The Rays could use some starting pitching and apparently have some interest in Cubs right-hander Marcus Stroman. On the Onto Waveland podcast with Brett Taylor, Sahadev Sharma and Patrick Mooney, they relay that the Rays aren’t currently in on Cody Bellinger but are “doing homework” on Stroman. (Discussion around the Rays starts around the 29-minute mark.)
It’s fairly logical that the Rays would be interested in Stroman, who has a long track record of big league success and is having an excellent season. He has a career 3.55 earned run average in 1285 2/3 innings dating back to his 2014 debut. This year, his ERA is down to 2.88 through 20 starts. His 21.3% strikeout rate and 8.8% walk rate are both close to league average, but Stroman’s always been a ground ball specialist and his 58.4% rate in that department is his highest since 2018.
Despite Stroman’s contributions, the Cubs aren’t having a great season overall. They are 45-50, putting them 7.5 games back of the Brewers in the National League Central with the Reds in between, and seven games back in the Wild Card race as well. Perhaps a hot streak in the next week or so could change the calculus, but it seems fair to expect the club to consider selling off some players who aren’t part of their long-term plans.
Stroman has one more year left on his contract, set to make $21MM next year, but has the ability to opt out and return to free agency after the current campaign. Given his strong results, it will be a fairly easy decision for him to trigger that opt-out and secure a larger guarantee on another multi-year deal. He has been quite candid about his desire to stick with the Cubs via a long-term extension, but the club reportedly doesn’t share his same enthusiasm to work out a new deal. All those factors seem to point to Stroman being traded in the coming days and he was placed in the #6 slot on MLBTR’s list of top deadline trade candidates.
The Rays could use another starter, given that they have dealt with multiple significant injuries to their rotation. Shane Baz had Tommy John surgery last year and was known to be a non-factor this year, but they have since lost Drew Rasmussen and Jeffrey Springs to season-ending surgeries with Josh Fleming seemingly set for a significant absence as well. They still have a solid front four in Shane McClanahan, Taj Bradley, Tyler Glasnow and Zach Eflin, but each of those pitchers except for Bradley has been on the IL this year, leading the club to deploy bullpen games at various points.
Getting another starter into the mix would strengthen the overall group for the postseason push, but acquiring a rental could be a logical move for the Rays. Each of their four current starters are still under contract or under club control for next year. Baz could rejoin the rotation going into 2024, with Springs and Rasmussen potentially coming back in the middle of the next campaign as well. Getting a short-term fix would require the club to send a lesser return the other way, compared to a pitcher with a longer window of control. The Rays have already been connected to impending free agents like Jordan Montgomery, Jack Flaherty and Lance Lynn, the latter of whom has a club option for 2024.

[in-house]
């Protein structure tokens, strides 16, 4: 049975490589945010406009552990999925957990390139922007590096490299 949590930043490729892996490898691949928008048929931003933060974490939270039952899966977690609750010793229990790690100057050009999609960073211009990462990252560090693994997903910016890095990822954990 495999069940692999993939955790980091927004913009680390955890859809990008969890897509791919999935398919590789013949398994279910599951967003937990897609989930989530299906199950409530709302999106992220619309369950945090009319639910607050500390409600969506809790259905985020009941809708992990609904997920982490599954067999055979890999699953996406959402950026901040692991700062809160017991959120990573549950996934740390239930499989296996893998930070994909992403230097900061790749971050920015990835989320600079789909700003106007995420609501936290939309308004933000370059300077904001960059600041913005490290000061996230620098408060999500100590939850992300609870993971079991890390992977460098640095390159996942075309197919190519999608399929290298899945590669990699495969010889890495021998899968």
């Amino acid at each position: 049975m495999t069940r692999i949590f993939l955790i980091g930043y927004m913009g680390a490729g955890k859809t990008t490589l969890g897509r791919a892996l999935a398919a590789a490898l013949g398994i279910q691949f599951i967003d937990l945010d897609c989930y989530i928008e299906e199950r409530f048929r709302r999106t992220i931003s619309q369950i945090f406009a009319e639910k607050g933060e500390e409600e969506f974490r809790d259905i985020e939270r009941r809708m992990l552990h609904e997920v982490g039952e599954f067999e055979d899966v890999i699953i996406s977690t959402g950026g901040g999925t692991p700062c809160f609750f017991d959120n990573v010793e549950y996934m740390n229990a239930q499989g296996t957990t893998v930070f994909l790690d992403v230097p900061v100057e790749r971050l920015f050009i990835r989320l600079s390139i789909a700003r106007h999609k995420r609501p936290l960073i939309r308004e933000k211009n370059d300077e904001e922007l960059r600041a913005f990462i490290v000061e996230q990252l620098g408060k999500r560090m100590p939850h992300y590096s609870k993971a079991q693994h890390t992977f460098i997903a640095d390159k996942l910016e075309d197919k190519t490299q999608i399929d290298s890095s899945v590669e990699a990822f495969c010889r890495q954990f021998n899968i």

Stroman would also fit the bill, given his ability to opt out of his deal this fall. His ground ball tendencies would also be a good fit for a Tampa club that generally has strong defense. The Rays collectively have 16 Defensive Runs Saved from the shortstop position, the best mark in the league. Their 10 Outs Above Average at that spot are second only to the Cubs. Their tallies at second and third base are a bit lower but still above average. Their first base marks are subpar, but it’s still a solid group overall.
It’s worth pointing out, however, that Stroman’s opt-out does complicate his trade candidacy slightly. As mentioned, he’s currently looking like a lock to exercise that opt-out in a few months, given his good numbers on the year. But there’s always the risk of that situation changing after a deal. If the Rays were to acquire Stroman and he then suffered some sort of injury that would carry into next year, perhaps he would decide against triggering that opt-out, instead just taking the $21MM that he already has in hand.
Some clubs might be fine with taking that risk, but the Rays are one of the lowest-spending clubs among contenders. A $21MM salary might be a drop in the bucket to some clubs — but not to Tampa Bay. Their highest-paid player this year is Eflin, who’s making $11MM. They also have a big spike coming up next year, with Glasnow’s salary set to jump from this year’s $5.35MM to next year’s $25MM, a big financial outlay they made in order to push his free agency back by one year.
Per Roster Resource, the Rays have already committed $74MM to next year’s club, just shy of this year’s $78MM payroll. That’s before even factoring in arbitration raises for players like Randy Arozarena, Harold Ramírez, Jason Adam and others. The Rays often find ways to save money in the offseason by trading players with significant salaries, but they are currently trending to have a larger payroll next year. Although Stroman is likely going to be opting out, the Rays would be taking on at least some risk of an extra $21MM being added to that equation.
Any team acquiring Stroman would be in a similar situation, but most would have a bit more financial wiggle room. He is still likely to generate plenty of interest regardless and has already been connected to the Astros and Blue Jays. The trade deadline is on August 1, less than two weeks away.